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Release Date: 12/15/22
Genre: Action/Adventure/Fantasy

Studio: 20th Century Studios

"Jake Sully lives with his newfound family formed on the extrasolar moon Pandora. Once a familiar threat returns to finish what was previously started, Jake must work with Neytiri and the army of the Na'vi race to protect their home."


The king of the blockbuster sequel is back! James Cameron’s Avatar: The Way of Water surpasses the original in nearly every foreseeable instance and manages to be an even greater 3D spectacle that deserves to be seen in the cinema for the visual storytelling alone. 


Avatar, unlike for most viewers, grew on me the longer I was away from the initial theater experience. The hype overwhelmed me and I ultimately left disappointed with the first entry beyond the visual aspect, which even that didn’t live up to expectations. This time ‘round expectations on a personal level were dwindling, especially as more years passed with no sequel in sight. Now after reentering the world of Pandora in all its 3D glory, I am more invested in this story and these character’s fight for survival than ever before. 


Jake Sully was a fine character in the original, but here he is promoted to a father figure and he excels at it as his children take center stage. Britain Dalton as Sully’s son Lo’ak steals the show on the Na’vi side of affairs, while the avatar recreation of the deceased Quaritch continues to take the cake on the enemy side of things. The CGI lifeforms, not just the Na’vi are all beautifully expressive and make the experience incredibly immersive as their stories individually develop. While it’s great to see some familiar faces in the world, some are an odd rehash of the first with a newly introduced character of Kiri continuing on the legacy of Sigourney Weaver’s Grace. Kiri is one of the most curious characters with a lot left open by the film’s final scroll, making it seem like she is most certainly a key component of Cameron’s bigger picture.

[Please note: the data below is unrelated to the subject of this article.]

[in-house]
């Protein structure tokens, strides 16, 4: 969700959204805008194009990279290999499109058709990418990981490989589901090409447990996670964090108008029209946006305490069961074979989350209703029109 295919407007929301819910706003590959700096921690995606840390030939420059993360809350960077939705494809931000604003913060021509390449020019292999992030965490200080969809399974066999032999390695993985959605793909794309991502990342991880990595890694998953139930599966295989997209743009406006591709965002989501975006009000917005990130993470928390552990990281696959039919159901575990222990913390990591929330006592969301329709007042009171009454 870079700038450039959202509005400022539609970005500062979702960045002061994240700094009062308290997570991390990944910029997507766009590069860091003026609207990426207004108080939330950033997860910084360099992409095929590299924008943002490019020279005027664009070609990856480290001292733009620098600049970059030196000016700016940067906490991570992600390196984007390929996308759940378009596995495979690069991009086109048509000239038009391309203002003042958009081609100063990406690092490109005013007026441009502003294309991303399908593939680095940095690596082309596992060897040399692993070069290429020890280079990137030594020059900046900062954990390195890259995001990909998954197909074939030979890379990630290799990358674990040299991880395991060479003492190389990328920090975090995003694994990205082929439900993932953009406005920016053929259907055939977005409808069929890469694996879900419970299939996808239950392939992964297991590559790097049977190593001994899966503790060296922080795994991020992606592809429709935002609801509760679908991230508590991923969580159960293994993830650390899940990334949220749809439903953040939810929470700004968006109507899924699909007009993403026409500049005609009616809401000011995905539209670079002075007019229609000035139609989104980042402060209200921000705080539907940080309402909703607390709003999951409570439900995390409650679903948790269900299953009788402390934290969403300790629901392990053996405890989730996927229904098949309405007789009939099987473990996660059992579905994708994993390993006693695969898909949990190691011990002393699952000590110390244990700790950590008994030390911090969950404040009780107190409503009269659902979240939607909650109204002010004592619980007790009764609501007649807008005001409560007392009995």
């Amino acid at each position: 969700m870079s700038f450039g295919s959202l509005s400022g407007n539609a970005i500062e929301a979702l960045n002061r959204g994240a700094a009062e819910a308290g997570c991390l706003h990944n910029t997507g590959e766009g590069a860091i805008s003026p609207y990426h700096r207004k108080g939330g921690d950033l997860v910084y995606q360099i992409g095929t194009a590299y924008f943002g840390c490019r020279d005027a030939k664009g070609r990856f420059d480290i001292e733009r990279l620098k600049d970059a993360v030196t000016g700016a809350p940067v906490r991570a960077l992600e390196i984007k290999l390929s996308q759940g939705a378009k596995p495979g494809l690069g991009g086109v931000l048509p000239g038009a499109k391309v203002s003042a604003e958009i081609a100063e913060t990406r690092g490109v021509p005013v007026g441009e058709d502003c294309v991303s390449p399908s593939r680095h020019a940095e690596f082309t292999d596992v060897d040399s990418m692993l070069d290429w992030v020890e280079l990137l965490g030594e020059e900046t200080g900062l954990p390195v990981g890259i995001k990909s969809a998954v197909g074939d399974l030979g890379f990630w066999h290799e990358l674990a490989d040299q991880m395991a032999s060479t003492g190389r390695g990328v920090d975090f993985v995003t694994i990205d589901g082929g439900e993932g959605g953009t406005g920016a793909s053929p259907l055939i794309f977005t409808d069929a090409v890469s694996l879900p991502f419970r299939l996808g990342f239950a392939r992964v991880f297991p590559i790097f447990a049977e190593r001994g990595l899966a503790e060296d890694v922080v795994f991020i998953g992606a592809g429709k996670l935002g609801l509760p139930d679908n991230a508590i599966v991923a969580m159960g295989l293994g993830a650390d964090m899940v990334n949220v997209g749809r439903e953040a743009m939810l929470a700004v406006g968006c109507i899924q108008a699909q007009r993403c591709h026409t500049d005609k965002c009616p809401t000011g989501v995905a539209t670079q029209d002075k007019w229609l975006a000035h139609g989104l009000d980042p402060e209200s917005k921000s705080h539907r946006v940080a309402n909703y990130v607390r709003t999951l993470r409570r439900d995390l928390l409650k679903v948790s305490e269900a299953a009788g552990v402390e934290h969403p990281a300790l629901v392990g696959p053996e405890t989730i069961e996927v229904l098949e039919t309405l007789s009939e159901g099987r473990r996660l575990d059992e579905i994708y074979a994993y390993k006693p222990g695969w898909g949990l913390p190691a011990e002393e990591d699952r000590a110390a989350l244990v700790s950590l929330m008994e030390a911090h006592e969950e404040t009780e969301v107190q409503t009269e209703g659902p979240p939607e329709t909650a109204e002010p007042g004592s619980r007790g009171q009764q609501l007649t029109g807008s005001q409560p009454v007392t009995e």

While the story is a rather standard revenge plot between Quaritch and Jake Sully, the 3 hour 12 minute runtime is more than just that, with a more expansive understanding of the characters themselves and another piece of Pandora that has yet to be explored - the sea. As war is on the horizon between the sky people and the Na’vi, Sully must relocate his family to a fresh tribe, going from a leader to fish out of water. As the family struggles to fit in, Sully must try to get everyone to play by the rules and stay secure as a sinister threat closes in. 


The stakes are aggressive with any given character at risk of being killed and Cameron knows exactly how to send a message while simultaneously delivering a stellar blockbuster. The film is structured with a massive exploration focused 2nd act and in all honesty, outside of the 3D format it’s unclear how that will play out. It’s a beautiful and wondrous site in the 3D screenings but take that magic out and there is some worry that it may fall flat. Nevertheless, the third act does wonders and reinvigorates the final act of a standard blockbuster for the first time in years - the film has stakes and you see them in full effect. 


What a way to end the year - leaving the year yearning for a third Avatar feature and another adventure in the world of Pandora; a feat no one could have seen coming.

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